American politics courses use historical and contemporary examples to understand the political system the founders established, and the ways it has shaped politics. We examine institutions, parties, voting, protest, the media, social values, policy processes, law, inequality, and group diversity—as well as how these interact to create the dynamics of American politics today.
Concentration courses are designated by “American Politics Subfield” after the description in the printed catalog or “PSCI American Politics courses” in the “Other Attributes” section of the online catalog. They usually have a course number with middle digit “1” or “0”. The introductory course is PSCI 201. The capstone course is PSCI 410, Senior Seminar in American Politics.
International relations involves the same issues as domestic politics, but has none of the same ways of resolving them. In international relations, there are no central, legitimate institutions of authority to which contenders can appeal, nor even agreement on who those contenders are or should be. Examining how legitimacy can nevertheless be defined and even evolve, and how conflicts of interest can still be resolved, highlights the degree to which politics does and does not depend on institutions.
Concentration courses are designated by “International Relations Subfield” after the description in the printed catalog or “PSCI International Relations courses” in the “Other Attributes” section of the online catalog. They usually have a course number with middle digit “2” or “6”. The introductory course is PSCI 202. The capstone course is PSCI 420, Senior Seminar in International Relations, which is sometimes designated 420/440 when the topic straddles the boundary with comparative politics.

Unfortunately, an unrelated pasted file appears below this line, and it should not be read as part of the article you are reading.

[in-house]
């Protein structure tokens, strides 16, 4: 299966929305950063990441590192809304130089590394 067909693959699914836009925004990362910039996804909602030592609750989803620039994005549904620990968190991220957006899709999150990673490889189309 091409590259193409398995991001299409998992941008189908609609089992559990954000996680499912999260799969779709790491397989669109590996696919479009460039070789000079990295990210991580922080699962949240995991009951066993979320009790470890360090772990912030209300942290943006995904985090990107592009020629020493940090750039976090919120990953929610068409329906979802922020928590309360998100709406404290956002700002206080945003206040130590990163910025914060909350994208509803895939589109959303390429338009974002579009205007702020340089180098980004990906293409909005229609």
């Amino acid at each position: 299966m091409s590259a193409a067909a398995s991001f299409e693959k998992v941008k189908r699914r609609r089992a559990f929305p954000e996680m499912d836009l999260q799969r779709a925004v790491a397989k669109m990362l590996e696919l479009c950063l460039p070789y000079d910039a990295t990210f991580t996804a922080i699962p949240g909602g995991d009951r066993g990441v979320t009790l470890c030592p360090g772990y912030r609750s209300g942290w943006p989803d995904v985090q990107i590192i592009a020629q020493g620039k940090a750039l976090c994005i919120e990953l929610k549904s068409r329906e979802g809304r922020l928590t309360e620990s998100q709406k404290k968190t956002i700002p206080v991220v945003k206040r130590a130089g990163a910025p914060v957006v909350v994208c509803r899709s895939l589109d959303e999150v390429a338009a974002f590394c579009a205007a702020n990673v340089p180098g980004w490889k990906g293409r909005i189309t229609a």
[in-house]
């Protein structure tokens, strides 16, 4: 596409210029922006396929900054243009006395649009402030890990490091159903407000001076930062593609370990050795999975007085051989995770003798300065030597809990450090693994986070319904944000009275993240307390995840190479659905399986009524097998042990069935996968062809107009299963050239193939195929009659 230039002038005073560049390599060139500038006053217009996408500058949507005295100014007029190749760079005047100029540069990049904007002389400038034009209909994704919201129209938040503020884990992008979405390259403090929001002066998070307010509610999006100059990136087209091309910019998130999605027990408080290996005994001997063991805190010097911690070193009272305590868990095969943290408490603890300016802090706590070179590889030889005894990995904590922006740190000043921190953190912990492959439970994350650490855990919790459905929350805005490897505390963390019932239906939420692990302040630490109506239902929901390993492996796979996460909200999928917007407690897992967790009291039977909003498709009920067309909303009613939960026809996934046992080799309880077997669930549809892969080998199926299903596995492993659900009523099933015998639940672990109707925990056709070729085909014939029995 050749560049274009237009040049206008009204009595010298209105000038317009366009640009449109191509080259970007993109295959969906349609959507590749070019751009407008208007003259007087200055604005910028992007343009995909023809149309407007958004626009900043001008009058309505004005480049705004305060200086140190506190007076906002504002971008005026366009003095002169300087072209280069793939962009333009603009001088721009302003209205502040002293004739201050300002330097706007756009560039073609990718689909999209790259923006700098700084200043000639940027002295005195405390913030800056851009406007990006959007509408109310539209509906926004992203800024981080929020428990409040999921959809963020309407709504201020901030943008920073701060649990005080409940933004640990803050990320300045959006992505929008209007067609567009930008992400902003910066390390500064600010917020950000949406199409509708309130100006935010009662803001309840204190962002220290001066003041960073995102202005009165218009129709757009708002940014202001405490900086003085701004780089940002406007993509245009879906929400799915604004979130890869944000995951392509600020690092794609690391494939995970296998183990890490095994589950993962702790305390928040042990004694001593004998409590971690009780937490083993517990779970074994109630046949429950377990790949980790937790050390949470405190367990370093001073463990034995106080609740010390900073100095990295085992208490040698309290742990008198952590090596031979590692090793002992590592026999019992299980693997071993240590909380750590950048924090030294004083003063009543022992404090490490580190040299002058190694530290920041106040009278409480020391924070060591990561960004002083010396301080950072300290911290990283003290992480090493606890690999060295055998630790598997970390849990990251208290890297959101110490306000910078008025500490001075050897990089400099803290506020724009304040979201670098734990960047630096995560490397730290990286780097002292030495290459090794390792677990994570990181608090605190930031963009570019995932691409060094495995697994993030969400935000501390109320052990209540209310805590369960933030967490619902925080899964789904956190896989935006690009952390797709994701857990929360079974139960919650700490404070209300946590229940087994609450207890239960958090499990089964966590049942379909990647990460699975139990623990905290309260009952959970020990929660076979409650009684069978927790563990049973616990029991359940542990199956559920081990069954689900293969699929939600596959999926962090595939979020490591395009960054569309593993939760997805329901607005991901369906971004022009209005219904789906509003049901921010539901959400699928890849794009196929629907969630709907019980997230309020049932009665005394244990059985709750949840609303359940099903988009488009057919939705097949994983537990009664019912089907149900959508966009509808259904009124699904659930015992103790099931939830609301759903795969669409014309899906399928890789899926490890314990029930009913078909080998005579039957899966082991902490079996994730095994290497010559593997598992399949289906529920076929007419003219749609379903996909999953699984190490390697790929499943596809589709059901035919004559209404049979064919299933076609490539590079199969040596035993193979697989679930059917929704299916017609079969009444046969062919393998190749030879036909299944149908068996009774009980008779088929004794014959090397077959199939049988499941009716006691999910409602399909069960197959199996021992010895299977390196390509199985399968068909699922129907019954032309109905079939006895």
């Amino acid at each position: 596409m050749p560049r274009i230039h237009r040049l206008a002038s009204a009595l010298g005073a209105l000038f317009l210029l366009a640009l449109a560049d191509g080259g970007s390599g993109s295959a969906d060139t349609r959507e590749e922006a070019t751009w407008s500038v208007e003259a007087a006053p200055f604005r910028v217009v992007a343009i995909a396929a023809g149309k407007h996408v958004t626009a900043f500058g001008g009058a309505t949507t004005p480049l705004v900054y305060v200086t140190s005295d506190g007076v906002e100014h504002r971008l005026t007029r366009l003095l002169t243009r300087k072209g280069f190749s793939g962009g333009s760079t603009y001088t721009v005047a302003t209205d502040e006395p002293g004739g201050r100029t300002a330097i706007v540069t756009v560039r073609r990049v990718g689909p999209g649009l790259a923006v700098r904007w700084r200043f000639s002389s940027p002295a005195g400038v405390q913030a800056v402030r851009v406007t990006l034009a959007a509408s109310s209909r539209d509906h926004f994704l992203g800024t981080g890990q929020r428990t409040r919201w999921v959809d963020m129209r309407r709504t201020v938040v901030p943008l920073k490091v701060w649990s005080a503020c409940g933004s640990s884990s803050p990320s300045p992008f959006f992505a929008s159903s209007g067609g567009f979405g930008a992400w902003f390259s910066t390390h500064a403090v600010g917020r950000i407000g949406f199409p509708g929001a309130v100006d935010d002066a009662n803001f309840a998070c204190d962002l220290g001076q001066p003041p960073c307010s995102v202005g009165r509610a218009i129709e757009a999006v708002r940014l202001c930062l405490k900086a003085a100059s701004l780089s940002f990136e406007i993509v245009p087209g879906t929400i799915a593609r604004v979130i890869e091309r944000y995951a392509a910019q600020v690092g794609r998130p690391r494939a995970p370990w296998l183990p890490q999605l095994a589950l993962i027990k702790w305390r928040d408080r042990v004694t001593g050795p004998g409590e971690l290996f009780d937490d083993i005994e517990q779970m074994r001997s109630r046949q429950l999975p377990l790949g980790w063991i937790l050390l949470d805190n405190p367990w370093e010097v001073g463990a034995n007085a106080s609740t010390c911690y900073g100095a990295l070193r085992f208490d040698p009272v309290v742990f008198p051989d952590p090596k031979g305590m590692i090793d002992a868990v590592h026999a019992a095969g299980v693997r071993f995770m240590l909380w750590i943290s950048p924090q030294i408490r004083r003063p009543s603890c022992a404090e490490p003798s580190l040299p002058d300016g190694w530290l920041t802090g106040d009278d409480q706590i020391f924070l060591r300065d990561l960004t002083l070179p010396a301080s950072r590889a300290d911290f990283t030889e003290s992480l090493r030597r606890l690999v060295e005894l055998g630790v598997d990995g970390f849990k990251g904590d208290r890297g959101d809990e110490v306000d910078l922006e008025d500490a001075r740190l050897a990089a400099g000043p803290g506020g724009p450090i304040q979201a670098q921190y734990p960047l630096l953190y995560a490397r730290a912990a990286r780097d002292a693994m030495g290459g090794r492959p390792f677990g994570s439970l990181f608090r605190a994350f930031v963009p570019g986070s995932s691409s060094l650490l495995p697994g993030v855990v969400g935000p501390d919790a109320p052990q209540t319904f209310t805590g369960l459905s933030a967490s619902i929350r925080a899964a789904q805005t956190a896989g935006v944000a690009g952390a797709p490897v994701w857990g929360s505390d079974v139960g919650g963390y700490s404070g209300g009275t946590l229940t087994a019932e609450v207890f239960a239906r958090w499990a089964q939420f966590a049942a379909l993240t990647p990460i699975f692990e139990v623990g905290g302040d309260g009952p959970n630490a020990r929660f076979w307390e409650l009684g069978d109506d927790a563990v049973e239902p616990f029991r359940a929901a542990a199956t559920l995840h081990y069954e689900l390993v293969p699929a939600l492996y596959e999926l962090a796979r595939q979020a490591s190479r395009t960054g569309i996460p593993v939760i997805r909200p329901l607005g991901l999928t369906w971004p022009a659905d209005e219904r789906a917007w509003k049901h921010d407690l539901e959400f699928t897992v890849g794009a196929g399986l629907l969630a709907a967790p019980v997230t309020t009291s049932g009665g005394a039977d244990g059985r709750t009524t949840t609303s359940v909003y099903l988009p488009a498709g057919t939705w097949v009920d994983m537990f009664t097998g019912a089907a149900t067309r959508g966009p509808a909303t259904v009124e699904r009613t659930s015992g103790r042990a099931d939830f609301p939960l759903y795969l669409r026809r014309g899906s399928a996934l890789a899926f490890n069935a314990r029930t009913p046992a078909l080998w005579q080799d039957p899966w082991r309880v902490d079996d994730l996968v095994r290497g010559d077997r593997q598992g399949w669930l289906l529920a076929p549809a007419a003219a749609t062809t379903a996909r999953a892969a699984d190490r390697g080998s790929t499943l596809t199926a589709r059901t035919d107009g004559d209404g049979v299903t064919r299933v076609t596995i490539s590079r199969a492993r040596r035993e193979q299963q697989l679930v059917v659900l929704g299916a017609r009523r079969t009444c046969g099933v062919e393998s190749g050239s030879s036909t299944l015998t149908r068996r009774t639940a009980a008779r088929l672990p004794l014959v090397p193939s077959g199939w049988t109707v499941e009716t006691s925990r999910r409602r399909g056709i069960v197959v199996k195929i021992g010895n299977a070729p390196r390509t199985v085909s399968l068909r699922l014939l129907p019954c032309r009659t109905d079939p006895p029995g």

Political theory is concerned with the principles, concepts, norms and assumptions that inform many areas of public and private life. It is often called “political philosophy.” Williams courses in political theory ask fundamental questions about human nature, the basis for society and cooperation, the meaning of justice, the importance of the individual, the place of community, and the nature and source of legitimate authority.
Concentration courses are designated by “Political Theory Subfield” after the description in the printed catalog or “PSCI Political Theory courses” in the “Other Attributes” section of the online catalog. They usually have a course number with middle digit “3”. The introductory course is PSCI 203. Concentrators are also required to take either PSCI 231 or PSCI 232. The capstone course is PSCI 430, Senior Seminar in Political Theory.
Whereas the field of international relations focuses upon the actions of sovereign states toward one another, the comparative study of politics looks mainly at what goes on inside countries. It asks, for example, why political life differs so much from one country to another, how political regimes change, sometimes suddenly, and where sovereign states come from. Thus comparative politics is often about what citizens of countries with stable and relatively effective governments take for granted.
Concentration coursesare designated by “Comparative Politics Subfield” after the description in the printed catalog or “PSCI Comparative Politics courses” in the “Other Attributes” section of the online catalog. They usually have a course number with middle digit “4” or “5”. The introductory course is PSCI 204. The capstone course is PSCI 440, Senior Seminar in Comparative Politics, which is listed as 420/440 when on a topic that merits combination with International Relations.